7 February 1915 – Ted to Jane

07 Feb

Feb 7th

Dear Jinny

I’ve got 2 long letters from you to answer, and no news for you I’m afraid. Thanks awfully for your letters, they were most interesting and enjoyable. My, they do know how to work you hard at the hospital, you certainly are doing your little bit.

I have got an absolute first class cold and cough, a touch of flu I think, everyone seems to have got it. I feel rather a worm, & have been gargling Condy’s & sucking potass lozenges, but not much result. However by tomorrow I expect I’ll be as right as rain, though I should like to go to bed more than anything else.

We go into the trenches tomorrow & I expect that’ll cure me all right. Could you send me a bottle of Somebody’s “lightning” Cough cure, Veno I think it’s called, someone said it was very good; or any cold mixture.

My dear the hair stuff has rolled up & I have been using it regularly & I trust with good results, but of course it’s too early to gauge yet. I expect I’ll be writing for another bottle soon.

I have been to church today “in the school opposite the 44th Heavy Battery” as the notice was published in orders. And by Jove it was opposite the 44th Heavy Battery with a vengeance!! They were only 50 yards off, and had found a suitable target just as church began- The noise was awful; and the whole thing was a curious mixture, church going on & quite close by the big guns killing & maiming the wretched enemy; so contrary somehow to the Church’s instructions regarding one’s enemy’s.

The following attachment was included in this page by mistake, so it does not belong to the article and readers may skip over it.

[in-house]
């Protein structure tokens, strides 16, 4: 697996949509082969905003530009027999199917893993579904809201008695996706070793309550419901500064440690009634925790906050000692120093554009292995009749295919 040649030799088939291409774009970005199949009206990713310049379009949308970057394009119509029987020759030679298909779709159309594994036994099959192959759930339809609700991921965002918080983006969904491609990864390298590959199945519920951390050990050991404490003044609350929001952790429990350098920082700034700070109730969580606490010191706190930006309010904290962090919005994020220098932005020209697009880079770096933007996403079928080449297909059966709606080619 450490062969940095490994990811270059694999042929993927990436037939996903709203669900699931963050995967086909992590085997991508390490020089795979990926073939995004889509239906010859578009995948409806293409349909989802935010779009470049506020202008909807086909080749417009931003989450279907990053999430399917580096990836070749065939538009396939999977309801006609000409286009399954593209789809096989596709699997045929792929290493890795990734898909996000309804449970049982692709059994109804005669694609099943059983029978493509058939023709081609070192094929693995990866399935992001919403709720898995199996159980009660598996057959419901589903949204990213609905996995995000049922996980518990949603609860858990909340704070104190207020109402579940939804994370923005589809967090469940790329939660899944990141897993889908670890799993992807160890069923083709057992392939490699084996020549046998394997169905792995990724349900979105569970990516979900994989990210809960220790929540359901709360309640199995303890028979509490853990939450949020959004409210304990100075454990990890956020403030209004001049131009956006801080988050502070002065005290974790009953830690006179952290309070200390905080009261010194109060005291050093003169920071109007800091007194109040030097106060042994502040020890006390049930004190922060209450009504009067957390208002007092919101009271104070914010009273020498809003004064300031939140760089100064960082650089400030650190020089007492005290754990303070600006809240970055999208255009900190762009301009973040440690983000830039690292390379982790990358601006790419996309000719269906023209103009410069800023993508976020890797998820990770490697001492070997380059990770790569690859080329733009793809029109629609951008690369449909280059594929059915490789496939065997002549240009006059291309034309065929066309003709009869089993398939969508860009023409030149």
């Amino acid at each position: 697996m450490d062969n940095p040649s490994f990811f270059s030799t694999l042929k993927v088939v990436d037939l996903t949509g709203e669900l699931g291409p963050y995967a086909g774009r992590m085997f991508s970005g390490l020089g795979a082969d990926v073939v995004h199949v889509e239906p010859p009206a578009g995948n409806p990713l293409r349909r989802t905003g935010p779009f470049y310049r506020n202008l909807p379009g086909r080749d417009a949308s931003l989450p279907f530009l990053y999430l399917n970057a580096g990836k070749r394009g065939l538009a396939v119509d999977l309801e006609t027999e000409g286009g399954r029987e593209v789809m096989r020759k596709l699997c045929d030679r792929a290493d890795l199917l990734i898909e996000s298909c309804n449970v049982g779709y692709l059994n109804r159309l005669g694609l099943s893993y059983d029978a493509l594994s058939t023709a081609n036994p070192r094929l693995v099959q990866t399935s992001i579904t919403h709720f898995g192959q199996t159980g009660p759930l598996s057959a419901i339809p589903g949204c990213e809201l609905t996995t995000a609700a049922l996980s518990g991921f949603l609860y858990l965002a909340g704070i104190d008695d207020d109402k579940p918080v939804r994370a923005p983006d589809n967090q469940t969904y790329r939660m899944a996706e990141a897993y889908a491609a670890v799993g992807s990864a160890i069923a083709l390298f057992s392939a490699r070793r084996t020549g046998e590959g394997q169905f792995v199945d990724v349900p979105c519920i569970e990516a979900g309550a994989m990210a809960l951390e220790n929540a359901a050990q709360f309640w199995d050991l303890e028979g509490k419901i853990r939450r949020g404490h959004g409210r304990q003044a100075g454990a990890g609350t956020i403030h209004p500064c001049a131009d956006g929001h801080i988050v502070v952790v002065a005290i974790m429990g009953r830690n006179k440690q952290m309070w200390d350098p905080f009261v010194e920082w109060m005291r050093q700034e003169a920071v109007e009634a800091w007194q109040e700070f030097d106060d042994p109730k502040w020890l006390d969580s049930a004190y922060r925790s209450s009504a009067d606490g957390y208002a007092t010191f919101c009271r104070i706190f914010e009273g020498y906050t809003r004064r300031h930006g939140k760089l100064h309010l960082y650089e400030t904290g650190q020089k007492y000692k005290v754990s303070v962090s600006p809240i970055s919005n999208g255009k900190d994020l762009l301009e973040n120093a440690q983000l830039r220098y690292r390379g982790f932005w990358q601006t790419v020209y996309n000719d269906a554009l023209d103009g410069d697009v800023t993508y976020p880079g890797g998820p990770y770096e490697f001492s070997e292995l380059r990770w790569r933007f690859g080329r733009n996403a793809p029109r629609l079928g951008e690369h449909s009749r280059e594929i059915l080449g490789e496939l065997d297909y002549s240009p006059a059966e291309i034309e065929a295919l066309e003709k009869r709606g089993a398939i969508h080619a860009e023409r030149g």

The hymns we had were Lead Kindly light, Son of my Soul, & abide with me. No organ or piano, just about ½ doz officers and 30 Tommies, so the singing was a trifle awkward at times, & broke down completely in Lead Kindly light, despite a valiant effort by Major Mac – sitting next to me – to switch em on to the right note again. I could only utter a hoarse croak! The guns were particularly noisy during this hymn and the result was something as follows, a quaint mixture of humour and pathos that made one want to cry and laugh at the same time:

Lead Kindly-Bang!- amid the’encircling gloom
Bang! – thou me on;
The night is dark and I am Bang! – from home
Lead thou me on.
Bang! Bang! The garish day, in spite of fears
Pride ruled my Bang! – Remember not Bangbangbangbang!

The last four being from a French battery of .75’s close by here, which, like all French batteries, always fires salvoes of 4 guns in rapid succession. I assure you my dear Jane the above is no exaggeration of the scene, and it was really very impressive in a way, and likely to stick in one’s memory for longer than many an exciting moment in the trenches.

They haven’t shelled us today thank goodness, except for one whispering Willie which fell the far end of the village & exploded harmlessly. The heavy firing round La Bassée still goes on, & we had a goodish success there last night I believe; today again there has been very heavy artillery fire there.

Right about the scarf, better give it to Jim as I have one all right. Chubbie sent me a pair of mittens & a letter; I also heard from Mary, & have answered her letter. Cake most welcomed, & stodged by my brother officers in no time. So long & give us a line sometime.

Lots of love from Ted.

Send out a packet of envelopes like this one will you please, thin foreign ones

The original of this letter is in the Archive of the the Imperial War Museum: Private Papers of Lieutenant Colonel E R P Berryman DSO – 

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Posted by on 7 February, '15 in About


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